By Mary Ann Simpkins
Ponce de Leon’s quest for the Fountain of Youth led him to Florida. Really though? The Spanish explorer was a looking for gold. When he discovered gold nuggets in Puerto Rico, he claimed the land for Spain and King Ferdinand appointed him the island’s first governor.
Today’s visitors come for the island’s wealth of activities. From the history and culture of San Juan to the white sandy beaches that ring an eco-playground of mountains, rainforest and incredible caves, you’re spoiled for choice.
Old San Juan
Downtown’s National Historic Zone is a compact, easy-to-walk area. Spanish colonial buildings in shades of pink, canary yellow and other pastel colours line the capital’s blue cobblestoned streets. When you’re tired of exploring on foot, you can board the free Old San Juan Trolley. The tram’s 12 stops include the two forts guarding San Juan.
Castillo El Morro protects the entrance to San Juan Bay. Rising above the Atlantic surf, the six-level fort dates back to 1539, ranking as the oldest Spanish fort in the New World. Castillo San Cristobal, a short walk away, is the largest Spanish fortress built in the Americas. The immense, three-level fort, spread over 11 hectares, took over 150 years to construct.At the historic Cuartel de Ballajá, you’ll find the Museum of the Americas. Exhibitions centre on the island’s cultural heritage, from folk arts like small carved saints to drums and jewellery in the African section.
Amid some 800 restored Spanish colonial houses, the island’s oldest residence is Casa Blanca, built for Ponce de Leon. Occupied by his family for 250 years, it’s now a museum with 16th and 17th century furniture.
Ponce de Leon’s remains are in a marble tomb at San Juan Cathedral, located in the heart of Old San Juan. What draws gawkers to the cathedral, though, is a glass coffin containing the wax-covered skeleton of St. Pius.
Kitty-corner from the church is El Convento. Originally a Carmelite convent erected 350 years ago during Spanish rule, the hotel is an Old San Juan landmark. Mahogany beamed ceilings, Andalusian tiled floors and antique chests helps maintain its old-world charm.
The city’s smallest chapel, the 18th century Capilla del Cristo, sits on top of stone walls with sentry boxes. The chapel honours a horse rider whose race ended when he fell over the wall here. The horse was killed but, miraculously, the rider was saved. An ornate altar holds mementos of many others who’ve come praying for a miracle.
The city’s original fortress, La Fortaleza, is also known as Palacio de Santa Catalina. You can take a guided tour of this Wedgewood-blue mansion that, since 1846, has served as official residence of the island’s governor.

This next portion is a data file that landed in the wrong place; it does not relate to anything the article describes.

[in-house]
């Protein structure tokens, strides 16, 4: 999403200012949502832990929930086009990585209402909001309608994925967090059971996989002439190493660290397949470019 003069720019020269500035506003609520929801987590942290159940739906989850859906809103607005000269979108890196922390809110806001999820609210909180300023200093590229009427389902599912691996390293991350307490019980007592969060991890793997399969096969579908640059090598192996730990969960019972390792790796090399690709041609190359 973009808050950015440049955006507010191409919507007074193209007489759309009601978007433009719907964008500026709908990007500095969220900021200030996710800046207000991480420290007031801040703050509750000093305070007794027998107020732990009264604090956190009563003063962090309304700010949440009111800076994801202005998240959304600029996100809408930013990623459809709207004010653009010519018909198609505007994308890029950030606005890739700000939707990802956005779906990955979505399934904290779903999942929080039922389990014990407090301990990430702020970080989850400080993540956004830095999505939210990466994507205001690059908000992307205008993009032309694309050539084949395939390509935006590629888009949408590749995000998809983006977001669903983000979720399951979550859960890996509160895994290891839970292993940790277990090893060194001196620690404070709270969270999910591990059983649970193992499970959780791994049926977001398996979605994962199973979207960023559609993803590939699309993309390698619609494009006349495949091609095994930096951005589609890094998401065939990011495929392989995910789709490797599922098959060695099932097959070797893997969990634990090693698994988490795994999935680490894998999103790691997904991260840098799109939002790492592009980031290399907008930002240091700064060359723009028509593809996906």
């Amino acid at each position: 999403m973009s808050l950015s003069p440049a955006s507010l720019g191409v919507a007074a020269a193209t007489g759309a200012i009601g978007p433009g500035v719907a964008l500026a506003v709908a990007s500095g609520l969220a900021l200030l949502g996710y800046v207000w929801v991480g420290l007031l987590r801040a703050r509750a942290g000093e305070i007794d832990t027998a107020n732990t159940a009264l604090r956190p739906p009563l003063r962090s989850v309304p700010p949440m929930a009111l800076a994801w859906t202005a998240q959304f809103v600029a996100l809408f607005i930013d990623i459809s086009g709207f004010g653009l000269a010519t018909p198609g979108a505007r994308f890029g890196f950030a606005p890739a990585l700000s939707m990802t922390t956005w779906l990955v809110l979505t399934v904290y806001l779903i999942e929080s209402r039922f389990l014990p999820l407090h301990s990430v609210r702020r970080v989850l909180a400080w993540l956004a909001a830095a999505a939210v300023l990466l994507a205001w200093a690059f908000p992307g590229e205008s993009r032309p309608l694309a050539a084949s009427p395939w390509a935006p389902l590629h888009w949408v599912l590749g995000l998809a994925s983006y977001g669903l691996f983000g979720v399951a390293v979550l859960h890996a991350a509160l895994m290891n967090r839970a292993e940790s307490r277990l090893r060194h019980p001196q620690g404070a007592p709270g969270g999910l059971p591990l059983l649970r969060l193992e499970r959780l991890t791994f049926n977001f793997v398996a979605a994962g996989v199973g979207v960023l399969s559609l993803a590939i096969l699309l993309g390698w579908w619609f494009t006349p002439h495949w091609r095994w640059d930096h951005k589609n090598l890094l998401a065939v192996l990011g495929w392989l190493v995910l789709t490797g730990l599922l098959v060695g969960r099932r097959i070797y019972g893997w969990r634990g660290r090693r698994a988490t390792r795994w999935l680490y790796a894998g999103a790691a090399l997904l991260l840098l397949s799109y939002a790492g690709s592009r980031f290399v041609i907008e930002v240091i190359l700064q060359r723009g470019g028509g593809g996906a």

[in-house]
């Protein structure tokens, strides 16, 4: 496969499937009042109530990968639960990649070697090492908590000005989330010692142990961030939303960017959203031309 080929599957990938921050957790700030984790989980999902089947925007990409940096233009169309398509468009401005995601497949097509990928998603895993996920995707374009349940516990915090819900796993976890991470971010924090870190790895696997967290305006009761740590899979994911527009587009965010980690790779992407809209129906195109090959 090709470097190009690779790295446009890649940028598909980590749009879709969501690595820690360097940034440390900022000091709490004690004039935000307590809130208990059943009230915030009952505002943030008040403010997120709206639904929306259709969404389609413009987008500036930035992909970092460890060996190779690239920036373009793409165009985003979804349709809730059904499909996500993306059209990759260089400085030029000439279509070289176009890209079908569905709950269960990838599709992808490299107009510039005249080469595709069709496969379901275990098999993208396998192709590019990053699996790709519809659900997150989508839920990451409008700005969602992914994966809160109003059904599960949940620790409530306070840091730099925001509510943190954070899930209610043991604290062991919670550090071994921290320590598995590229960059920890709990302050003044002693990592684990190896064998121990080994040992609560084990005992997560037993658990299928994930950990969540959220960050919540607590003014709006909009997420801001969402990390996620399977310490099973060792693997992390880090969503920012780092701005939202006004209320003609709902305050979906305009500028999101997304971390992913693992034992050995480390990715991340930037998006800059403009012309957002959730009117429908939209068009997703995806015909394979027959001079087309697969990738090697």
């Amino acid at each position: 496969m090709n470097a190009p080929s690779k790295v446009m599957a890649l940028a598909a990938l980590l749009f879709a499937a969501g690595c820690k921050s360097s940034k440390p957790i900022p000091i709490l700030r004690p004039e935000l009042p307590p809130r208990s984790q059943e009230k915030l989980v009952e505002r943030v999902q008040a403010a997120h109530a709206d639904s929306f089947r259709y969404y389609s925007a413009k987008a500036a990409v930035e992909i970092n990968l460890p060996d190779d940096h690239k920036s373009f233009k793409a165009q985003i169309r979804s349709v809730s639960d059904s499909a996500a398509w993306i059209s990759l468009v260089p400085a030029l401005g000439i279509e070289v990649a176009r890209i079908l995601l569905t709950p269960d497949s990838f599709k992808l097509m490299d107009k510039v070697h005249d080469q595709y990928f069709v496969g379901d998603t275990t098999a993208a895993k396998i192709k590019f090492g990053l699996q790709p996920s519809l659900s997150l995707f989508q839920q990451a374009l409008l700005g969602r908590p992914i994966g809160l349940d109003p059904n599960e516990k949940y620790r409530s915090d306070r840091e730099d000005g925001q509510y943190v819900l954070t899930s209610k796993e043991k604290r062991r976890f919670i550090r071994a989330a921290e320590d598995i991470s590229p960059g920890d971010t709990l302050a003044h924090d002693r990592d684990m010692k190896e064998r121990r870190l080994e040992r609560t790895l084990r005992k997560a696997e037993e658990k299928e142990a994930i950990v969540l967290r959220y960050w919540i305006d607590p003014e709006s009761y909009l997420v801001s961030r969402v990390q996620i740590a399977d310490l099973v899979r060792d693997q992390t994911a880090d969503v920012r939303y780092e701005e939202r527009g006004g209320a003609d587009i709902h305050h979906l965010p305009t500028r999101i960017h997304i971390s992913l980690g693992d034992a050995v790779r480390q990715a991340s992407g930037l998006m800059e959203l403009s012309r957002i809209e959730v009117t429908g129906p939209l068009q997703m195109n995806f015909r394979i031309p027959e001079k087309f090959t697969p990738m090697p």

Outside the Historic Zone
Flamboyant trees with flame-red flowers brighten the summer streets in Santurce, the San Juan district known for its artists and major art galleries. Museo de Arte de Puerto Rico showcases local and international work dating from the 17th-century to the present. You could easily spend half a day here visiting its galleries, restaurant and sculpture garden. Close by is the Museo de Arte Contemperáneo de Puerto Rico.
A short ferry ride from downtown takes you to Cataňo Island and Casa Bacardi. Founded in 1862, the world’s largest premium rum distillery offers a historical tour, rum-tasting and a mixology class. On my tour, I learned “Candy will damage your teeth, rum won’t.”
Puerto Rico lives up to its nickname, Enchanted Island, with a 580-kilometre coastline splashed with beaches. A bus ride from downtown takes you to Alambique Beach and more than 250 stores at Plaza des Americas mall. Golf courses also abound, many at luxurious resorts. For instance, the par 72 Arthur Hills course is at El Conquistador, a resort that also boasts a water park and its own, private island with pristine beaches.
For more secluded beaches, take the ferry from downtown or a 10-mintte flight to Vieques Island. Horses roam freely on this island and you can kayak in the bioluminescent bay.
Over 70 bird species flit among the waterfalls, mango trees, yellow-flowering wild ginger and high ferns at El Yunque National Forest, a biologically diverse tropical rainforest. Hikers revel in the scenic beauty along the 43 trails. El Toro, the highest point, rises 1074 metres above sea level. Yokahu Observation Tower gives you a panoramic view of the turquoise-coloured Atlantic meeting the dark blue Caribbean Sea.
Go cave tubing, spelunking, hiking or rappelling deep in Puerto Rico’s mountainous interior. At Rio Camuy Cave Park, the world’s third largest underground river, the Camuy, encompasses 16 kilometres of caverns and 220 caves. Take one of the amazing tours and you’ll be mesmerized.